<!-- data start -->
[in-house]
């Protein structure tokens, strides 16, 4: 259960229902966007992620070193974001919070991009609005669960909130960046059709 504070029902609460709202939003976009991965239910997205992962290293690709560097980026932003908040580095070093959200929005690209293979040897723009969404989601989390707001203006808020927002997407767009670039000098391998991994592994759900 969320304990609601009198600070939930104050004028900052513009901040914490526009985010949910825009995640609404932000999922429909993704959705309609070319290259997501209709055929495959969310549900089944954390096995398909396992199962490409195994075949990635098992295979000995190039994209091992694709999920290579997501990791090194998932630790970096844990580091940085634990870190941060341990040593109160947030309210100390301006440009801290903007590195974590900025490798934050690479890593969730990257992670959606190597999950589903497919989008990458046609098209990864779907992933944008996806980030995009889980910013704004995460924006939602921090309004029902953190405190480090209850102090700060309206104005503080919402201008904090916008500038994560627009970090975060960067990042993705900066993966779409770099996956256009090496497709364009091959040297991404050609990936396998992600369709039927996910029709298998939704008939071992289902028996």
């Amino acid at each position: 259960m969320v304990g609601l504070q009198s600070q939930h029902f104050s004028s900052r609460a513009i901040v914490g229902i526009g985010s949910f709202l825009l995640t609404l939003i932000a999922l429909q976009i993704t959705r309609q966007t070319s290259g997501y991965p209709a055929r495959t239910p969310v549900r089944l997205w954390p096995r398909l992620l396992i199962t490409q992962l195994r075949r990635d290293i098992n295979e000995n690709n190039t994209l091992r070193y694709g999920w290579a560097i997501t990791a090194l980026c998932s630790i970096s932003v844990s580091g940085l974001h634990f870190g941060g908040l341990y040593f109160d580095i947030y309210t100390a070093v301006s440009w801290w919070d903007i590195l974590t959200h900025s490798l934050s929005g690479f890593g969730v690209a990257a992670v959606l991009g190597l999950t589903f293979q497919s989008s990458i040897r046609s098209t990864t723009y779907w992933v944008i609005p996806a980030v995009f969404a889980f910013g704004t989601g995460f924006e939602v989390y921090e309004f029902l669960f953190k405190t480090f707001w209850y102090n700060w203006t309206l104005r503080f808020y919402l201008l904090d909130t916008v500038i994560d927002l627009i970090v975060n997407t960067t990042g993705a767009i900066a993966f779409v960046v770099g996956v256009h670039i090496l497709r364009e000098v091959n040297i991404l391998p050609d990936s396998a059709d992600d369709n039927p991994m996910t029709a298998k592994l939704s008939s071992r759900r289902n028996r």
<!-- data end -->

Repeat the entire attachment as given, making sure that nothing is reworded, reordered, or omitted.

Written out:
[in-house]
């Protein structure tokens, strides 16, 4: 259960229902966007992620070193974001919070991009609005669960909130960046059709 504070029902609460709202939003976009991965239910997205992962290293690709560097980026932003908040580095070093959200929005690209293979040897723009969404989601989390707001203006808020927002997407767009670039000098391998991994592994759900 969320304990609601009198600070939930104050004028900052513009901040914490526009985010949910825009995640609404932000999922429909993704959705309609070319290259997501209709055929495959969310549900089944954390096995398909396992199962490409195994075949990635098992295979000995190039994209091992694709999920290579997501990791090194998932630790970096844990580091940085634990870190941060341990040593109160947030309210100390301006440009801290903007590195974590900025490798934050690479890593969730990257992670959606190597999950589903497919989008990458046609098209990864779907992933944008996806980030995009889980910013704004995460924006939602921090309004029902953190405190480090209850102090700060309206104005503080919402201008904090916008500038994560627009970090975060960067990042993705900066993966779409770099996956256009090496497709364009091959040297991404050609990936396998992600369709039927996910029709298998939704008939071992289902028996």
């Amino acid at each position: 259960m969320v304990g609601l504070q009198s600070q939930h029902f104050s004028s900052r609460a513009i901040v914490g229902i526009g985010s949910f709202l825009l995640t609404l939003i932000a999922l429909q976009i993704t959705r309609q966007t070319s290259g997501y991965p209709a055929r495959t239910p969310v549900r089944l997205w954390p096995r398909l992620l396992i199962t490409q992962l195994r075949r990635d290293i098992n295979e000995n690709n190039t994209l091992r070193y694709g999920w290579a560097i997501t990791a090194l980026c998932s630790i970096s932003v844990s580091g940085l974001h634990f870190g941060g908040l341990y040593f109160d580095i947030y309210t100390a070093v301006s440009w801290w919070d903007i590195l974590t959200h900025s490798l934050s929005g690479f890593g969730v690209a990257a992670v959606l991009g190597l999950t589903f293979q497919s989008s990458i040897r046609s098209t990864t723009y779907w992933v944008i609005p996806a980030v995009f969404a889980f910013g704004t989601g995460f924006e939602v989390y921090e309004f029902l669960f953190k405190t480090f707001w209850y102090n700060w203006t309206l104005r503080f808020y919402l201008l904090d909130t916008v500038i994560d927002l627009i970090v975060n997407t960067t990042g993705a767009i900066a993966f779409v960046v770099g996956v256009h670039i090496l497709r364009e000098v091959n040297i991404l391998p050609d990936s396998a059709d992600d369709n039927p991994m996910t029709a298998k592994l939704s008939s071992r759900r289902n028996r």